- Shift behaviours, mind sets and skills in a safe space It’s crucial for leaders FS to reframe the organisational mind-sets from ‘don’t rock the boat’ and ‘follow the process’ to ‘trust, test, fail, learn, and fearlessly challenge the orthodoxy.’ This can be achieved by removing the barriers to high performance, while celebrating and learning from experiments that do not work first time or that fail. The emphasis needs to be on learning, while helping teams and individuals build resilience and coping strategies for their fears and anxieties. Building trust and resilience during stressful times requires leaders to identify mental health concerns in the workplace and provide support where it is needed. Finally, give your FS workforce the time and tools they need to adopt new behaviours and ways of working.
- Create safe teams and trust across the organisation. There is no single ‘cure’ for fear and anxiety in an organisation, so avoid a ‘one size fits all’ approach and understand each team’s dynamics. Address trust deficits before you begin transformation efforts. FS leaders will also have to empower employees by redesigning work and teams to offer people more autonomy and safety. Adopting agile methodologies and other techniques will enable small, iterative steps to change, while design thinking can improve the overall employee experience. Last, but not the least, break down your firm’s organisational silos to encourage collaboration and innovation.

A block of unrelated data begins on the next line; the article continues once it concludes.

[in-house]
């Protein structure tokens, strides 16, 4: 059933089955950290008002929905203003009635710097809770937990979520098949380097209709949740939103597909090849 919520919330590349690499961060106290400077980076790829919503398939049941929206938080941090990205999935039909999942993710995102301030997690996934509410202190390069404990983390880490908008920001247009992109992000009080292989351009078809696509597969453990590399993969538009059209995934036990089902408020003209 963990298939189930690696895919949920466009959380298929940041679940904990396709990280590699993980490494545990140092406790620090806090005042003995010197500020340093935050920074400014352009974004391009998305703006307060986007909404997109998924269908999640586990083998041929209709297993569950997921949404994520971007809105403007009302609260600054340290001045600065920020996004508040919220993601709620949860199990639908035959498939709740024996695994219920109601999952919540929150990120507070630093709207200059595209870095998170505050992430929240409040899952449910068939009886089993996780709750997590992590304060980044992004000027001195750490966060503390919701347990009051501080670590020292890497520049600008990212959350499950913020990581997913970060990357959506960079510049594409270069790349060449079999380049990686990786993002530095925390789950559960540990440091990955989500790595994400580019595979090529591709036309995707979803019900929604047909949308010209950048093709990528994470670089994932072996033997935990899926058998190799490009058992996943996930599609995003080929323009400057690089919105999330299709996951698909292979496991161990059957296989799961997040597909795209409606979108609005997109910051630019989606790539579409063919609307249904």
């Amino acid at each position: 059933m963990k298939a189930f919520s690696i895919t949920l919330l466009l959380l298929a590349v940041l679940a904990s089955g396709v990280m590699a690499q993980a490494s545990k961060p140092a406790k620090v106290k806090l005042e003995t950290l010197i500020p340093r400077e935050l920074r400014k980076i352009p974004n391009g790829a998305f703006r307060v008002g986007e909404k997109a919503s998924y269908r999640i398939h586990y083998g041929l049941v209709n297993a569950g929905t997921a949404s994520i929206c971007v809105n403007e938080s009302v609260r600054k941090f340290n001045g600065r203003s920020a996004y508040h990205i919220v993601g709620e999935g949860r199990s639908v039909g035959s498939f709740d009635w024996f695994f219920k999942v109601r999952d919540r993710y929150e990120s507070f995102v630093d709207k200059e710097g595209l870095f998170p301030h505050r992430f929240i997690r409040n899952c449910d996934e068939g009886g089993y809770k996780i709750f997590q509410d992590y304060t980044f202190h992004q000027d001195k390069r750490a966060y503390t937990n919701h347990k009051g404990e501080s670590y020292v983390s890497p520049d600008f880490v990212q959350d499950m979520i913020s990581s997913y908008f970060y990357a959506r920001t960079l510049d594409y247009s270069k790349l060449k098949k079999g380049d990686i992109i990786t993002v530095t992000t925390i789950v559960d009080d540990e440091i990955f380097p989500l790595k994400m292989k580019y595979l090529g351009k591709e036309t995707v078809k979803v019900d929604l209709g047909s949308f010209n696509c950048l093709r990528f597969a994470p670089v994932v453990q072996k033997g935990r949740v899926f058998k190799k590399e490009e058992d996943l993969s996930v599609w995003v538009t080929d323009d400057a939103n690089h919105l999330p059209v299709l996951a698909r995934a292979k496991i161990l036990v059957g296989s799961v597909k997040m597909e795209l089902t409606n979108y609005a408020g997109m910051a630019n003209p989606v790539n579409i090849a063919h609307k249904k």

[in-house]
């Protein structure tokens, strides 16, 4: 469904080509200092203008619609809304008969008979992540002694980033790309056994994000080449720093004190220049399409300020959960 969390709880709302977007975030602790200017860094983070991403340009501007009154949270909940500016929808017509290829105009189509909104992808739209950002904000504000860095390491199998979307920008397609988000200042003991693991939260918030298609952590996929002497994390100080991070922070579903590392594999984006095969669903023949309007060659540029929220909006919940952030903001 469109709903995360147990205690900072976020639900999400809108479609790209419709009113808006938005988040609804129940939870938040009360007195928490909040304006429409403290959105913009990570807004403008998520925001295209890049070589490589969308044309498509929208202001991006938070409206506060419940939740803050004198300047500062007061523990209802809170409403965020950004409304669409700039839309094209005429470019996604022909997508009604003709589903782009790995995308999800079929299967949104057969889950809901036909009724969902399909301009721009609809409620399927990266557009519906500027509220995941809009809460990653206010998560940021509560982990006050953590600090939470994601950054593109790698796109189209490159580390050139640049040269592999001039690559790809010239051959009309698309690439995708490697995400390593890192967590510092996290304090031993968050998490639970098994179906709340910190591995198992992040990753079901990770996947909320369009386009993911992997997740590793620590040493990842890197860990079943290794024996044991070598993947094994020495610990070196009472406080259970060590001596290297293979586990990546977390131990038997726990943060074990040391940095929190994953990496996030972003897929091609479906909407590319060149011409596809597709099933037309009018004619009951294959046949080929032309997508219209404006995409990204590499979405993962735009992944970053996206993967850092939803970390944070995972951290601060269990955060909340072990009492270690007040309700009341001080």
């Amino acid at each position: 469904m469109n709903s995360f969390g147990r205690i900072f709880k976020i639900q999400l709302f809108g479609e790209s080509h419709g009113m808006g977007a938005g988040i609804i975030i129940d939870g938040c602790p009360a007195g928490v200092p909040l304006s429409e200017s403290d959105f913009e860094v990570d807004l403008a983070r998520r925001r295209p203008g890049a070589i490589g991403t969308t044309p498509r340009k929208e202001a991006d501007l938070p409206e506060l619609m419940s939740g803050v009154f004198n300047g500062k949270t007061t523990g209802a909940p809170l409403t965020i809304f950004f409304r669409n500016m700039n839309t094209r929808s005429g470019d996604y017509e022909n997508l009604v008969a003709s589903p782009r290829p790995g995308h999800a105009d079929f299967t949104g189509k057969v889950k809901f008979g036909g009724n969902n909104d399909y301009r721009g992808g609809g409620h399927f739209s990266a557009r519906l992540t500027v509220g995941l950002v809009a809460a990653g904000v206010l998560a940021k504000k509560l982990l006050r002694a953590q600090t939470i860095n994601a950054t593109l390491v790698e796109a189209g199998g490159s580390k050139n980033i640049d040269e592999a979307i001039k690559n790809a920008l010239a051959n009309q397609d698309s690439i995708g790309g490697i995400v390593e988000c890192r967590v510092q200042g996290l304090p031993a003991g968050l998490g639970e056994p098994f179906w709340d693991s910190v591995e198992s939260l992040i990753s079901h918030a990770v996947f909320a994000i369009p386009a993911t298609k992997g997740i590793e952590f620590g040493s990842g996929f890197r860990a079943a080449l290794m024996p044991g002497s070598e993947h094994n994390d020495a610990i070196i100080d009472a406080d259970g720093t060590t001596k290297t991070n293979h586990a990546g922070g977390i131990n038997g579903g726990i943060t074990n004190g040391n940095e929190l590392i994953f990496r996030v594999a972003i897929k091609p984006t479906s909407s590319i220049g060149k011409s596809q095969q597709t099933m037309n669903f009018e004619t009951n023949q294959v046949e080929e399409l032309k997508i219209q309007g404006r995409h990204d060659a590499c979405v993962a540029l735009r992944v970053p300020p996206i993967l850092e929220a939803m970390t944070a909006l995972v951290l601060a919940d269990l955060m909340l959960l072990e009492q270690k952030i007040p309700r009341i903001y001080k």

Change will remain a constant for financial services for the foreseeable future. Yet, too many FS firms fall into the trap of creating a negative narrative about the future, one that causes uncertainty and distress for their colleagues. Others ignore the human consequences of change. Change becomes associated with sweeping organisational restructures and job cuts, with employees warned that they will need to reapply for their roles in the next wave. In other instances, people are coerced into change. Instead of buying into it, they make an outward show of compliance because they fear for their jobs. The result is organisational paralysis, attrition of talent, or reversion to old patterns of behaviour.
In a time of constant disruption, FS organisations must work to nurture psychological safety and trust to liberate the workforce from mind-sets that create a barrier to change.
To create an environment where employees feel safe, relish fast-paced change and embrace behaviours that drive enterprise agility, FS firms must provide the right leadership, build and nurture trust, offer a compelling vision for the future, rethink their business structures, and create a new ‘living business’ culture.
By doing these things banks and insurers – in fact leading organisations in any industry – can unlock the full potential of their people and their organizations.
While uncertainty has always been with us on any voyage, new storms of disruption will keep coming in the future. Disruption and uncertainty are our reality, not the problem. As the American inventor Charles Kettering once said, “No one would’ve crossed the ocean if he could’ve gotten off the ship in the storm.”. It’s time for leaders in FS to chart the right course and lead their workforce through the storms of disruption.
To learn more register to download: Fearless: How safety and trust can help financial services thrive even during disruption and transformational change